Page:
airbrush paint booths

The current thread on airbrushes has me thinking about getting one.
But... seems like I ought to get a paint booth if I'm going to do that.
After pricing a few of the options, it seems that the cost of an
airbrush and compressor don't look so huge compared to the cost of a
paint booth. Yikes! Are they made of pure unobtainium, or what? Is
this something I can build myself? Seems like a box with a fan in it
should not be so hard to do.... what am I missing?
-dave
Reply to
n6nz
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Make sure you use a sparkless motor....or have the exhaust duct away from the motor by using belt/pulley. Thatw ay the paint fumes going out the exhaust pipe don't explode!
Reply to
Steve Hoskins
I use a fan, recycled from a computer power supply. It has a sparkless motor, and is cheap (you can buy them seperately at an electronics store) It is fitted in a tube, leading the explodable gasses outside. In the spray bootk I mounted an old record-player, the belt-driven turntable is powered by another sparkless motor. I fixed the speed to 78rpm, but I think 45rpm would do fine, too. This allows mee to easily airbrush objects on all sides - very handy for painting trees etc.
More tips on
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- this is my Belgian website, but has an English translation.
Greetz
"Steve Hoskins" schreef in bericht news: snipped-for-privacy@4ax.com...
Reply to
Gerolf Peeters
On Thu, 16 Dec 2004 07:10:56 GMT, Steve Hoskins purred:
The sort of fan you need is called a "squirrel cage" . It has the motor offset to the side so it never is inline with the fumes. you can find these easily at any surplus place or online. Also many furnaces use them as do some cars (for the heater blower) You can build the box from sheet metal, wood or cardboard. Put a turntable/lazy susan in the middle and you are set to go. I usually mount a cheap fluorescent light at the front top to see where the spray is going. If you are a decent scrounger you can build a booth as good as the commercial ones for a few dollars. You can even make a simple cardboard vented box with no fan (using gravity as a vent system) with nothing other than a cardboard box or 2 from the grocers a knife and some tape. I have used them as much as the fancy ones and they work fine (I won a "best paint" in a major car model contest years ago using the cardboard box booth, so it works fine, just not fancy) If anyone is interested I can write up details for the thing.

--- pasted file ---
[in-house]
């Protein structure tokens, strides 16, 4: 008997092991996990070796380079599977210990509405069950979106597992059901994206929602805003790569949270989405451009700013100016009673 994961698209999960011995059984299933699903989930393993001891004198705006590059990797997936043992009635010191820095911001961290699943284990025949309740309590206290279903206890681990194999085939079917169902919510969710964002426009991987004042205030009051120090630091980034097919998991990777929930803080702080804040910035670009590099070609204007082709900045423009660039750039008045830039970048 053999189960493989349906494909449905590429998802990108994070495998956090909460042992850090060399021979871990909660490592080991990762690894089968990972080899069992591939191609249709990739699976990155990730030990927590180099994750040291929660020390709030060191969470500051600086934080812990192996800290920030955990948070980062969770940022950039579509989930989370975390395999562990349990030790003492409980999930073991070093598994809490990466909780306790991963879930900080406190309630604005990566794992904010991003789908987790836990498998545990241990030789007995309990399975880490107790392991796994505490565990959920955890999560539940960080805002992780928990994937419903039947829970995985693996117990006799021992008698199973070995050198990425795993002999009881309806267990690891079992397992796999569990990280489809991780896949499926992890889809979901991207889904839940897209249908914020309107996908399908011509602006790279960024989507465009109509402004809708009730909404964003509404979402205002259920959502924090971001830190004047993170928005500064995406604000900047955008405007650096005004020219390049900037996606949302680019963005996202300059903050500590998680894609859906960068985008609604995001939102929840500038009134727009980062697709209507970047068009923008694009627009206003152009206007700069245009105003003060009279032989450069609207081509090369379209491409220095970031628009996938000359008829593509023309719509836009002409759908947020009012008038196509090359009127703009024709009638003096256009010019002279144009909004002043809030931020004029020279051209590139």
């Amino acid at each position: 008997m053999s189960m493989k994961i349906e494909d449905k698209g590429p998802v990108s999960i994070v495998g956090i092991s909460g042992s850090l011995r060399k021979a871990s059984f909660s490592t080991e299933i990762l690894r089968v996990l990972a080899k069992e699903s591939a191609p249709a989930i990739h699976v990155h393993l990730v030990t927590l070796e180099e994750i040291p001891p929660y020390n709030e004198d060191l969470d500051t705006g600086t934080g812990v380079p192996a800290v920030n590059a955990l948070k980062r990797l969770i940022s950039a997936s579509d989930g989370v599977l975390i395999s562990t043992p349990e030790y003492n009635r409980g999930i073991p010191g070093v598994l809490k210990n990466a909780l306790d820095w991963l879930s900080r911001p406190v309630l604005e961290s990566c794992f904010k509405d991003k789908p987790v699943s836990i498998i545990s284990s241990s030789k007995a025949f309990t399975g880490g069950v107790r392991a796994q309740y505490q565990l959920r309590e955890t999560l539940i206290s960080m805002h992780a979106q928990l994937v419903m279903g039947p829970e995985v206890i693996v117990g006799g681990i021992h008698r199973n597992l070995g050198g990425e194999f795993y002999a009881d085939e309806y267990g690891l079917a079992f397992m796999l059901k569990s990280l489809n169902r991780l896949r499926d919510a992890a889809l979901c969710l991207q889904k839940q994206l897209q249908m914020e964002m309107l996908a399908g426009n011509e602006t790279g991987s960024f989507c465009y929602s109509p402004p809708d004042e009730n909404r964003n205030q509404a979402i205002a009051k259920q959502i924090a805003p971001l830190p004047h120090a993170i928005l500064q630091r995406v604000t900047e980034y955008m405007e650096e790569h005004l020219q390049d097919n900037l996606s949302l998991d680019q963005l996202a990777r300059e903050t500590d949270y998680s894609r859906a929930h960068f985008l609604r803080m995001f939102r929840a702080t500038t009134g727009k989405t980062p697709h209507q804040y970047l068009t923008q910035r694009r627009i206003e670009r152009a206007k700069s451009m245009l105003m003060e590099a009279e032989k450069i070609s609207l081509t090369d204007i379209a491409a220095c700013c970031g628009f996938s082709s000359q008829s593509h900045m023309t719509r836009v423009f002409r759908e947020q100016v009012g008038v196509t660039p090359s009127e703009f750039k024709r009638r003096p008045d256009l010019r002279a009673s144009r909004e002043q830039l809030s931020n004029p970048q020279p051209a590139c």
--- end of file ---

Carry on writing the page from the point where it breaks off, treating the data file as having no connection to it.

cat
Reply to
cat
Buy a range hood and build a plywood box under it. Use disposable furnace filters under the top to catch particulates before they go through the fan. If you are using volatile solvent paints, run the exhaust through a dryer vent duct to the outside. If using acrylics exclusively, the furnace filters should be sufficient. You may want to use double filters depending on the density of the ones you can get. -- Ed Davis snipped-for-privacy@comcast.net
Reply to
Ed M. Davis
I'm interested! Please?
Mike Tennent
"IronPenguin" MRR Electronics Special Effects Lighting
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Reply to
Mike Tennent
You're not missing much.
The important things are to get a adequate fan that does *NOT* have the motor in the air stream ... that is, a "squirrel cage" type fan (widely available and cheap at surplus stores). You do NOT want the motor IN the potentially explosive vapor environment of the exhaust stream.
The other consideration is to run the exhaust hose OUT of you home/shop. You want to get RID of the vapors. Filters merely remove the particulate dust, no the potentially toxic vapors (depends on WHAT type paint you are spraying). DON'T exhaust back into the room or house .. this defeats 90% of the reason to have a booth.
Other than that, I've seen decent spray booths made from old cardboard boxes. Not pretty, but cheap and functional. When they get dirty, just make a new one.
A turntable of some sort, to rotate the item being sprayed, is VERY convenient in the spray area. Some form of 'pegboard' to retain a variety of clips and posts for holding items being painted is also desirable. All this can be cobbled up from junk ("lazy susans", spring clothespins, etc.).
A commercial booth is nice, and will last years, but is not really needed for adequate performance.
Dan Mitchell ============